Two packages are available for the Armada Platinum. The Captain's Chairs package replaces the second-row bench seats with two bucket seats and a center console with a padded armrest, and the Platinum Reserve package adds special exterior trim and two-tone leather upholstery.

Trim tested

Each vehicle typically comes in multiple versions that are fundamentally similar. The ratings in this review are based on our full test of the 2018 Nissan Armada Platinum (5.6L V8 | 7-speed automatic | 4WD).

Edmunds Scorecard

Overall7.8 / 10


8.5 / 10

Acceleration9.0 / 10
Braking9.0 / 10
Steering5.5 / 10
Handling8.5 / 10
Drivability8.0 / 10


8.5 / 10

Seat comfort9.0 / 10
Ride comfort8.5 / 10
Noise & vibration9.0 / 10
Climate control8.0 / 10


8.5 / 10

Ease of use7.5 / 10
Getting in/getting out6.5 / 10
Driving position8.0 / 10
Roominess9.0 / 10
Visibility8.0 / 10
Quality9.0 / 10


8.0 / 10

Small-item storage8.0 / 10
Cargo space7.0 / 10


6.0 / 10

Audio & navigation6.5 / 10
Smartphone integration5.5 / 10
Driver aids7.5 / 10
Voice control5.5 / 10


Sure, it's big, but the Armada certainly doesn't drive that way. It accelerates smartly, brakes with reassuring confidence, and feels composed and willing on mountain roads. Our biggest beef revolves around the steering, which lacks a defined sense of "straight-ahead" when cruising straight.


To look at it, you'd think the big Armada's engine has its work cut out for it. But the direct-injected V8 is more than up to the task. Acceleration is brisk, it never feels very sluggish, and it is easy to execute passing maneuvers. Ours accelerated to 60 mph in just 6.4 seconds at our test track.


It's hard to find fault with the Armada's brakes. The pedal feels smooth and reassuring underfoot, and the brakes deliver their stopping power in a measured and predictable way. And they are indeed quite powerful, as evidenced by our 115-foot result in our 60-mph panic-stop test.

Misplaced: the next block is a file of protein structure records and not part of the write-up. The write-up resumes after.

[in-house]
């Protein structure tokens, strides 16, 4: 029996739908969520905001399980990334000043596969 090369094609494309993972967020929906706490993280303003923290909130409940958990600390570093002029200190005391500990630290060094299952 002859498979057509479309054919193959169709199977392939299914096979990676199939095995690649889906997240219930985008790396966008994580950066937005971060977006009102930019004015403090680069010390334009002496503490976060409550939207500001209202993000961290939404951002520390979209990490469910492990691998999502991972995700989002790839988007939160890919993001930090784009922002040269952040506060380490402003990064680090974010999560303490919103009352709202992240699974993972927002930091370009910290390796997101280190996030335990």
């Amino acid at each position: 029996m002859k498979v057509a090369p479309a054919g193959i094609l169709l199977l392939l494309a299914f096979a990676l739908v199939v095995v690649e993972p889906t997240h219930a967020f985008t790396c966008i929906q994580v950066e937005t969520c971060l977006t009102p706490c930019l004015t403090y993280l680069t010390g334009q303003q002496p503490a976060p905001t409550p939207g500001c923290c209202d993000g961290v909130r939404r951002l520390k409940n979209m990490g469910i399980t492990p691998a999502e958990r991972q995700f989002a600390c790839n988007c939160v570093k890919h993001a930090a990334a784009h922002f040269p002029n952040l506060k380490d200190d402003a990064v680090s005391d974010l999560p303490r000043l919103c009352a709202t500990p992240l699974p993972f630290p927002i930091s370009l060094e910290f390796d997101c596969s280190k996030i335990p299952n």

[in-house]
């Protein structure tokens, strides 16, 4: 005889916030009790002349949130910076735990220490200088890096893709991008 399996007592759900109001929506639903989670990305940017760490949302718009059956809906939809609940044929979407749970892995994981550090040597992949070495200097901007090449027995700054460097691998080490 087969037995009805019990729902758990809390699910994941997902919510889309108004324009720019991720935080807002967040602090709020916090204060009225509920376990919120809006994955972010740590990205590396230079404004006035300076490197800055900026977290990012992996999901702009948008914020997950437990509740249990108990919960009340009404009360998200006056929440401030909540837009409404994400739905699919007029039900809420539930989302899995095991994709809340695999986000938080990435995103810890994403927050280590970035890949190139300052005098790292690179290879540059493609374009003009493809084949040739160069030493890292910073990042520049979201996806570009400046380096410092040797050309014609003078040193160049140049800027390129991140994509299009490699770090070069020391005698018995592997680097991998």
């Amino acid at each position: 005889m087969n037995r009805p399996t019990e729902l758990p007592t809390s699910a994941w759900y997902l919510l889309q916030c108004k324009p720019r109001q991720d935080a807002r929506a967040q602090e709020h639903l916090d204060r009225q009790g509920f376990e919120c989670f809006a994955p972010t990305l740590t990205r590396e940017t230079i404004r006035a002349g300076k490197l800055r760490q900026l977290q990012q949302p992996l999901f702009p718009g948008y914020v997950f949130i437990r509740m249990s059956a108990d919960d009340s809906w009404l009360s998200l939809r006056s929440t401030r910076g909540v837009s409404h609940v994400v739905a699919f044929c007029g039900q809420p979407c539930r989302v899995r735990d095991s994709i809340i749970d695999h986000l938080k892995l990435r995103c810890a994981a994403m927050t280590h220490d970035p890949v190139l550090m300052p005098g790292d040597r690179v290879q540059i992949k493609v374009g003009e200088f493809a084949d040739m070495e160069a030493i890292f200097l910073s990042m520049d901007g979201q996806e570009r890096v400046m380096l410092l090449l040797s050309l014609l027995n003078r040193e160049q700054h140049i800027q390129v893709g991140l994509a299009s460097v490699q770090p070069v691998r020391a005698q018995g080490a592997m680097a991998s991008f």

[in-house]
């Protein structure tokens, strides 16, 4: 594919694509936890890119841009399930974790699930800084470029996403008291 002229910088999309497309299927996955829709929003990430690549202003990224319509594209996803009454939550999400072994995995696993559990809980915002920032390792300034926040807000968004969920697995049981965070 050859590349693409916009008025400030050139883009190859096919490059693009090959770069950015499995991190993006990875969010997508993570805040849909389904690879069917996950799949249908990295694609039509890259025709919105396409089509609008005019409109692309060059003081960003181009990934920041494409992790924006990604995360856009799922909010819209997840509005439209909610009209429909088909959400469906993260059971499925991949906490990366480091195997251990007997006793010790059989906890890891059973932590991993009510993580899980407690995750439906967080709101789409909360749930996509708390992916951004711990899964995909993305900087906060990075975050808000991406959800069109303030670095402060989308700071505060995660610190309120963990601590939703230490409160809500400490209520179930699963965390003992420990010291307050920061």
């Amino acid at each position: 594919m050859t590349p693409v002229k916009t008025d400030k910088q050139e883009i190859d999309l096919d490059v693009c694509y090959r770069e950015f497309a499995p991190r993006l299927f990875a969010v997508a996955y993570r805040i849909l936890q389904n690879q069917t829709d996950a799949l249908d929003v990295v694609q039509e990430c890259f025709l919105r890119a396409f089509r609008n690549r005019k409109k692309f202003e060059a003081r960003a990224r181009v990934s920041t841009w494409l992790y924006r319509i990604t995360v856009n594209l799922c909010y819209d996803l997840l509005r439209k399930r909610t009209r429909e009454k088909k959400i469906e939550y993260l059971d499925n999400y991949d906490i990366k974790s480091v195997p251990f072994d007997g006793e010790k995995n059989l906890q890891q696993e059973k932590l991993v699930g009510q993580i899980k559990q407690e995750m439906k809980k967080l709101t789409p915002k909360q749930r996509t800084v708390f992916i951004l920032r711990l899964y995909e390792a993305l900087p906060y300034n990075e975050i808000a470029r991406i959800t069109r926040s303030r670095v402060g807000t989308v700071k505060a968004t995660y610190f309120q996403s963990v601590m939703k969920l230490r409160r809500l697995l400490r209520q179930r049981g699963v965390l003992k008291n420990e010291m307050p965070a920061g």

It imparts a poor sense of straight-ahead stability because the steering wheel feels numb and detached when making small corrections. The wheel doesn't return to center readily. And it feels huge when making U-turns — it needs a lot of room.


The Armada's cornering behavior is composed and reassuring. There's a decent amount of grip, and body lean is moderate and well-regulated. It drives through turns more smoothly than you'd expect of something that weighs nearly 3 tons.


It's easy to be smooth in an Armada. The throttle pedal calibration is in the Goldilocks zone — neither too reluctant nor too eager. And the Armada's automatic transmission executes smooth and crisp shifts. Fuel economy programming can make it reluctant to downshift if you're too easy on the throttle.


The Armada isn't ideally suited for severe off-road use. It is physically massive, body clearance isn't abundant, and its suspension lacks the necessary articulation. It also does not have the multiterrain traction control system found on the closely related Infiniti QX80.


Our Armada proved to be quite comfortable for the long haul. It gives away almost nothing to its pricier cousin, the Infiniti QX80, but it manages to ride smoother on the road because it wears a more sensible (and absorbent) 20-inch tire and wheel combination.

Seat comfort9.0

The supportive front and middle row seats are nicely sculpted with generous padding. The heated and cooled front seats work like gangbusters, but the setting is hard to interpret at a glance, especially at night. Middle-row seats have two-stage heaters. Flattish third row is still above average.

Ride comfort8.5

The Armada rides quite smoothly, and its suspension is well-calibrated to resist float, heave and other boatlike motions. It handles bumps and potholes well too, much better than the last Infiniti QX80 we drove. It helps that this Armada has 20-inch wheels instead of the 22s found on the Infiniti.

Noise & vibration9.0

Shhh. Do you hear that? Neither do I. It's really quiet in here. The cabin feels tight, and very little wind, road or engine noise makes it inside. Sure, the engine makes itself heard when you floor it, but it's a pleasantly powerful sound that fades into the background when you back off and cruise.

Climate control8.0

We find it easy to set and maintain a comfortable temperature, and even though they look a little dated, the main climate controls are easy to figure out and use.


Despite its tall entry height and button-rich control layout, the Armada's interior is attractive and accommodating. The cabin is very roomy, the interior fit-and-finish is well worth the price, and the driver enjoys a commanding view of the road.

Ease of use7.5

The switchgear is clearly marked and nicely separated by function, but there sure are a lot of buttons to master. And though the central control dial is a nice idea, it and its surrounding button array are a long reach away from the driver in this admittedly cavernous cabin.